Student Entrepreneur Nick Riolo F22 Crafts and Sells Traditional, Hand-Forged Ironwork
Before college, first-year student Nick Riolo F22 had already turned his blacksmithing passion into a business. Fascinated by the traditions of yesterday, Nick forges artful household items such as hooks, fireplace tools, cookware, and decorations, all influenced by history.
In 2020, Nick started Riolo Iron and Leather, a curated online store where he sells his creations to enthusiasts across the country. An integral part of his business is keeping tradition alive, as he strives to make pieces that will be cherished and passed down to future generations. In his business’s mission statement, Nick writes: “I take the history of my craft very seriously, and in a world where few seem to find interest in the techniques and technologies of yesterday, it is important for me to help keep the old ways of my craft alive.”
Nick has been a blacksmith for nearly four years now. His interest in blacksmithing began when he started exploring bushcraft, the study of survivalist skills, and developed a fascination with crafting tools for outdoor living. After several months of research, Nick finally fired up his first forge, a hearth used for heating metal, and got to work.
“My following has rapidly grown, and I’m very grateful to have been able to make money doing something that I enjoy,” Nick says. With Riolo Iron and Leather successfully taking off, he is spending more time and energy on studying with Glenn Armitage 81F at the Center for Design, and connecting with fellow makers. “In the next few years, I hope to have the opportunity to host workshops and meet-ups, teach classes, and, most importantly, to have the time to focus on continuing to hone my skills.” In the meantime, Nick has revived and improved the College’s coal forge after years of disuse.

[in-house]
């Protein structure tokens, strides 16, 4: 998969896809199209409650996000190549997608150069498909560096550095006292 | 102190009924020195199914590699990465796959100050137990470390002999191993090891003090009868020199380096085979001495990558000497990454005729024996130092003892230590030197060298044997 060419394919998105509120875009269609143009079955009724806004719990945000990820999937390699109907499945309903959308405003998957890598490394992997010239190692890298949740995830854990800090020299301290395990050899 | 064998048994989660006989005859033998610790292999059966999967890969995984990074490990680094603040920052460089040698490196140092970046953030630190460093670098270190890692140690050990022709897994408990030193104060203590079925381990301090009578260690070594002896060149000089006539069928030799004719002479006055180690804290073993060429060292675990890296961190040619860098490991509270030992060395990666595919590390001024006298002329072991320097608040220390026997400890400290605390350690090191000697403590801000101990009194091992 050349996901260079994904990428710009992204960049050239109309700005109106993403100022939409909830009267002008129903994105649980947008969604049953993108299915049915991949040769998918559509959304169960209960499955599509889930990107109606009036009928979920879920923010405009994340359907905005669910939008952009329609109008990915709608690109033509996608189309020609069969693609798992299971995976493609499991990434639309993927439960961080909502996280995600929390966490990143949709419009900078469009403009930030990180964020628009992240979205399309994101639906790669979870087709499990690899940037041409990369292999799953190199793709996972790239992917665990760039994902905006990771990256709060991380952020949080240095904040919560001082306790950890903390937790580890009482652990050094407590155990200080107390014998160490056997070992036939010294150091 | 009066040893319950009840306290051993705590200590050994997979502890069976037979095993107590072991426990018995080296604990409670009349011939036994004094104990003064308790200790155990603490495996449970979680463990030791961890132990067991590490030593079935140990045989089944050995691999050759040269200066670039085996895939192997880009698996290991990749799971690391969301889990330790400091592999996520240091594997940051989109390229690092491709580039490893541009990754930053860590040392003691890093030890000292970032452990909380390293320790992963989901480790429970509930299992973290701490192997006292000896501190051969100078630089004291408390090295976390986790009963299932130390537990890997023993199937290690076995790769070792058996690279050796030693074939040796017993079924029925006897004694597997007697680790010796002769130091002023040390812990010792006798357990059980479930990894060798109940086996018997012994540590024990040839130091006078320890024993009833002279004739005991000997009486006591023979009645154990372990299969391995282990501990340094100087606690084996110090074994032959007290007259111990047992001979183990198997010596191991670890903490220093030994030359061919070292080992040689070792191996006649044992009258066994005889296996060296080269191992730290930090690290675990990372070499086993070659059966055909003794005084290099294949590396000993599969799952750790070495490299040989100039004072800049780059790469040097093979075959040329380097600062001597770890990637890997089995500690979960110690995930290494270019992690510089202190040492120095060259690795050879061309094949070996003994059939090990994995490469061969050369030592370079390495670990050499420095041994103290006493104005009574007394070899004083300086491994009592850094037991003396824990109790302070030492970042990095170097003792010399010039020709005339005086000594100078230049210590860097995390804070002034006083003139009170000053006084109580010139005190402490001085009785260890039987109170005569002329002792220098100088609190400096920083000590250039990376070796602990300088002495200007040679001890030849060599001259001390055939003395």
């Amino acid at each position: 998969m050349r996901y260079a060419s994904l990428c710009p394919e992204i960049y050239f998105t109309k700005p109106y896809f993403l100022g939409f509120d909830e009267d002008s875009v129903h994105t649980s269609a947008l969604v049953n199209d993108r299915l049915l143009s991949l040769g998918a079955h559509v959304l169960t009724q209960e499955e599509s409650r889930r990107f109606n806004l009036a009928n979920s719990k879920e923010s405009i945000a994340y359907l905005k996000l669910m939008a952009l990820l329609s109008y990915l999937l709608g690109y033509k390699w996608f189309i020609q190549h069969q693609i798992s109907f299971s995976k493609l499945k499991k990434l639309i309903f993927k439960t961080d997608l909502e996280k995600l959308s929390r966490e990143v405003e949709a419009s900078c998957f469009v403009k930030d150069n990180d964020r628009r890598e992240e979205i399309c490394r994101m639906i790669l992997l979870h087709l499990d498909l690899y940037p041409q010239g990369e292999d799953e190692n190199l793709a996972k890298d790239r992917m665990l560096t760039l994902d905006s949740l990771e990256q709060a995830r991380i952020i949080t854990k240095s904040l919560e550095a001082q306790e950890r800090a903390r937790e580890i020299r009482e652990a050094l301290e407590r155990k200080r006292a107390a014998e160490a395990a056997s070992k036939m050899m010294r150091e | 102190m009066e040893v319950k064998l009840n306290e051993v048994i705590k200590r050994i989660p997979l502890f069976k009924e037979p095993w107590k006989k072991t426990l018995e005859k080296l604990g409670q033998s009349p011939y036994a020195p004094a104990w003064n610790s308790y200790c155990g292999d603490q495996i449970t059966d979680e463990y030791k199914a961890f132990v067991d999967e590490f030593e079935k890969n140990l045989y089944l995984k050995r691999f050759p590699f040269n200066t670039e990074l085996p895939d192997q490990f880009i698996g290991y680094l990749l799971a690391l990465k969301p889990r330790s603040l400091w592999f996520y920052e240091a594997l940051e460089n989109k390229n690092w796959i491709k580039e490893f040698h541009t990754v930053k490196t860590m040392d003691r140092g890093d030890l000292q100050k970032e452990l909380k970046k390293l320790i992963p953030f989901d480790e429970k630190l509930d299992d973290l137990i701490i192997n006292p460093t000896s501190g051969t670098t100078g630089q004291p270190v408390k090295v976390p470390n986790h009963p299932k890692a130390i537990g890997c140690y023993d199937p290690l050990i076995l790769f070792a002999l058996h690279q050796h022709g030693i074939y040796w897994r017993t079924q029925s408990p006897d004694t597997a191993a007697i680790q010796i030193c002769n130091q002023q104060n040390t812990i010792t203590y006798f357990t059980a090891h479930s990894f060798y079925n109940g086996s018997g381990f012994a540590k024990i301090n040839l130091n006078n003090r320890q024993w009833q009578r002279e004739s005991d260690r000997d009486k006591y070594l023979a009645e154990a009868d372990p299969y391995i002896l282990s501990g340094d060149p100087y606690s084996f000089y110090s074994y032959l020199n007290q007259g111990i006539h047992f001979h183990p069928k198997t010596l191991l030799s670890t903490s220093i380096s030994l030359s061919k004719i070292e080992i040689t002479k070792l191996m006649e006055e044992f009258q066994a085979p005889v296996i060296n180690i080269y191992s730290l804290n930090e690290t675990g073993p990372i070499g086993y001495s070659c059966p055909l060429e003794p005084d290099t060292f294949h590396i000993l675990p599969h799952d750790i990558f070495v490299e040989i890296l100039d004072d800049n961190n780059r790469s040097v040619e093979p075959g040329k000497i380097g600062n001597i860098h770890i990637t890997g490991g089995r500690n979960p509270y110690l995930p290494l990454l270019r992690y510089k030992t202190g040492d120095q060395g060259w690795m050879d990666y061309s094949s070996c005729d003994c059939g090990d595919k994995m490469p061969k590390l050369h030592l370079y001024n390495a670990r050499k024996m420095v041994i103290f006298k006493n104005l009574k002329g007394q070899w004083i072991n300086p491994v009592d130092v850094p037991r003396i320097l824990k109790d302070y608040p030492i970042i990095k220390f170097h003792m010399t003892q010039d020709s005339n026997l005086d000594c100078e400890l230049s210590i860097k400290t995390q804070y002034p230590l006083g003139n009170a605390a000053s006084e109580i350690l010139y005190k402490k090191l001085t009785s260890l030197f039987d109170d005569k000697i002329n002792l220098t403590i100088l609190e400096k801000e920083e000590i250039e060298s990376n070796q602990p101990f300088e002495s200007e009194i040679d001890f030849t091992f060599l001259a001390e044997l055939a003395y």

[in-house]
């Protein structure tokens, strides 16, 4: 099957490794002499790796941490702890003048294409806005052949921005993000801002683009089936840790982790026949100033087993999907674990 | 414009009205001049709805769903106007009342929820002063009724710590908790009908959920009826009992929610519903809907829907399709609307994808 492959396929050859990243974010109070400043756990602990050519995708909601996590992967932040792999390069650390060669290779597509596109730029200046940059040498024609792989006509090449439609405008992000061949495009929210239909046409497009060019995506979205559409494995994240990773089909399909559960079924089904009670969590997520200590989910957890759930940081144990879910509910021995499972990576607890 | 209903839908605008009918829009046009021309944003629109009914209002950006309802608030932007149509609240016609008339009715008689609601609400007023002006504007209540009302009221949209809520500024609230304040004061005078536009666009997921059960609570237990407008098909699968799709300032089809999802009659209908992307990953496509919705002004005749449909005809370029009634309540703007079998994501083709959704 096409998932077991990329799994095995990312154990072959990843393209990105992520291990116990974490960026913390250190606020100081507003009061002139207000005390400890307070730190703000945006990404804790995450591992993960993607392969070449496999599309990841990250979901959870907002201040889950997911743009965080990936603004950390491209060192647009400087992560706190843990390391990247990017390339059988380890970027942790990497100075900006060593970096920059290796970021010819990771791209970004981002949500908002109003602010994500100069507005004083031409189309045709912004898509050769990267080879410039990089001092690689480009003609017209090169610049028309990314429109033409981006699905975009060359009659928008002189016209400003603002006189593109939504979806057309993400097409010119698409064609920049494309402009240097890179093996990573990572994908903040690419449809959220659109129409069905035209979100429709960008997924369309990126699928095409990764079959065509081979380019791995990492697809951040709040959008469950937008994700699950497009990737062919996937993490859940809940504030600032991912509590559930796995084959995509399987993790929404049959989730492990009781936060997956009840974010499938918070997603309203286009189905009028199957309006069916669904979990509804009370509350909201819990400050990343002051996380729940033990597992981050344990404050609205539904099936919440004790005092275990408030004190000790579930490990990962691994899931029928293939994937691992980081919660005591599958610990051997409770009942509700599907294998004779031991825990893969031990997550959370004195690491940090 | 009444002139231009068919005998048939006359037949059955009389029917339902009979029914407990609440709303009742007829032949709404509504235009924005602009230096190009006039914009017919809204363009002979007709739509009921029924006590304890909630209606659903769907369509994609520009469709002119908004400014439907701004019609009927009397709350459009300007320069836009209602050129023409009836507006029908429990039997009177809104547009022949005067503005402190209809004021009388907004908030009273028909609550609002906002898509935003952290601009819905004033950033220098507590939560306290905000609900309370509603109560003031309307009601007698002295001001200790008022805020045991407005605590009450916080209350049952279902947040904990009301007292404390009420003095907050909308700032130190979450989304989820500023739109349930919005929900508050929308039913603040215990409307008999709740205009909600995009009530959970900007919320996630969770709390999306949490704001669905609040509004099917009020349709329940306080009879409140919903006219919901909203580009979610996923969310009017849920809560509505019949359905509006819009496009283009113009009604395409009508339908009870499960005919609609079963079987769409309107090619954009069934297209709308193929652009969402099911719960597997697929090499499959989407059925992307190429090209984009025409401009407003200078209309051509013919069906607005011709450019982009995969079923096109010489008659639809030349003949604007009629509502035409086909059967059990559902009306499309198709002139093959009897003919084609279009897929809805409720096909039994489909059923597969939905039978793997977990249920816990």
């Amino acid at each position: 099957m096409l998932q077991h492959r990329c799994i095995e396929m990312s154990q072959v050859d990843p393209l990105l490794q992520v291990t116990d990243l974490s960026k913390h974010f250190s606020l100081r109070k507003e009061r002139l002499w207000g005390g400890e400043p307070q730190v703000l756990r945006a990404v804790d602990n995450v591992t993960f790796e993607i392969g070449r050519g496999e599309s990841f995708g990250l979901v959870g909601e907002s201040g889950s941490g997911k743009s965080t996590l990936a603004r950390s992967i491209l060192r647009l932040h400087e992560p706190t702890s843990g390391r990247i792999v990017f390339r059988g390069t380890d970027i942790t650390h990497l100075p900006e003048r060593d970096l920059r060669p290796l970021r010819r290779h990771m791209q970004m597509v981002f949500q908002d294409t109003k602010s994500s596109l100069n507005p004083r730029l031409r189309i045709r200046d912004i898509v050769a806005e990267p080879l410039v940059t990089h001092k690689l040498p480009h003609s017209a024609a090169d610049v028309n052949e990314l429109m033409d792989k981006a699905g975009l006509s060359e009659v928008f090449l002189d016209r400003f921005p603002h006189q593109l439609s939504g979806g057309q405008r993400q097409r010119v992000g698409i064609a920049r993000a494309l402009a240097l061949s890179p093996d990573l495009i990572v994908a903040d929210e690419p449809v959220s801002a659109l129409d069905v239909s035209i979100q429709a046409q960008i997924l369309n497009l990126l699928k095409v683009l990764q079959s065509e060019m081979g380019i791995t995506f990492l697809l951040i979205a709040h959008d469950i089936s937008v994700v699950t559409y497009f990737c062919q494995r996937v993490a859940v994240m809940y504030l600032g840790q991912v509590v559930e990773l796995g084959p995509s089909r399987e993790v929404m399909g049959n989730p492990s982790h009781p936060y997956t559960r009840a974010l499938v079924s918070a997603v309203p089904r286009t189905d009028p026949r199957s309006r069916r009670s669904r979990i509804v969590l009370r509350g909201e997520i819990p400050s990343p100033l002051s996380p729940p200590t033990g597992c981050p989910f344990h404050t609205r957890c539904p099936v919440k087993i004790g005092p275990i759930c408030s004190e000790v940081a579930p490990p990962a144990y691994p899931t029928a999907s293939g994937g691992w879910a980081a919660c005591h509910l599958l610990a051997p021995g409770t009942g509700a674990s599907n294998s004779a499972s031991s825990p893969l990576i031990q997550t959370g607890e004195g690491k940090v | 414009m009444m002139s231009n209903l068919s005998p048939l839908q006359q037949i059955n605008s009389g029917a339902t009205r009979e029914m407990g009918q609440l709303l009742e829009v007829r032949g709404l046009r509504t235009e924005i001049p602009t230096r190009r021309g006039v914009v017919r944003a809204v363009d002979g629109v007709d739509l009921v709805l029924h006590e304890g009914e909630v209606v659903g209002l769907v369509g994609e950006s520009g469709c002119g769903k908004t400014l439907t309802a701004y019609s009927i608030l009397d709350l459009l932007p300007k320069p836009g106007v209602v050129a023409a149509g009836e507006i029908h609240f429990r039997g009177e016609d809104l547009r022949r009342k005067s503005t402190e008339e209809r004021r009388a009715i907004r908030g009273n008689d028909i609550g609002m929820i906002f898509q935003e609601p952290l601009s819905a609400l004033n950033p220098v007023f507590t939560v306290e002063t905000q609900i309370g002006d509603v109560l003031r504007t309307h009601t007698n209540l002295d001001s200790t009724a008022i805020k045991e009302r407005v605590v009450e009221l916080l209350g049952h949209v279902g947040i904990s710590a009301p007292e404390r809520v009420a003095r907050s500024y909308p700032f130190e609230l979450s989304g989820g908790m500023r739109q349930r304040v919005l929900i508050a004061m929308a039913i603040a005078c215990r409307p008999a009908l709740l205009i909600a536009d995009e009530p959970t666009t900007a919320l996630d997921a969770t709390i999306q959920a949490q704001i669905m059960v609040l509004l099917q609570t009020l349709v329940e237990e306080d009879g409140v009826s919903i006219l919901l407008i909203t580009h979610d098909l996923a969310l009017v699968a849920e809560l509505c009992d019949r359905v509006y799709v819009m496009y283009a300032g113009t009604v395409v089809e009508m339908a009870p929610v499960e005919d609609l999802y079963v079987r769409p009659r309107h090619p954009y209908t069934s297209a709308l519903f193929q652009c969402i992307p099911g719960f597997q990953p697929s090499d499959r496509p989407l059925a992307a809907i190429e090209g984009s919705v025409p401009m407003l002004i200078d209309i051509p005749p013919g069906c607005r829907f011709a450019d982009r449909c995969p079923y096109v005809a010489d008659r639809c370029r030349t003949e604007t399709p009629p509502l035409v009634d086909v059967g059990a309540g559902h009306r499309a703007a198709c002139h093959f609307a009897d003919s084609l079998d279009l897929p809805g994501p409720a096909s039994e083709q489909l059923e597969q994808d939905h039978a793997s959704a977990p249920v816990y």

Originally from Bellingham, Massachusetts, Nick was drawn to Hampshire’s academic freedom, seeking a place where he could study a wide variety of subjects and explore his interests, which range from iron-work to science to horticulture and beyond. “I was simply finished with taking the ‘required’ courses that traditional schools force on students,” he says.
Nick’s advice to others in pursuit of their passions? Try new things. “Start with the arts: metalwork, woodwork, leathercraft, painting, tailoring, gardening… Just give something a go!”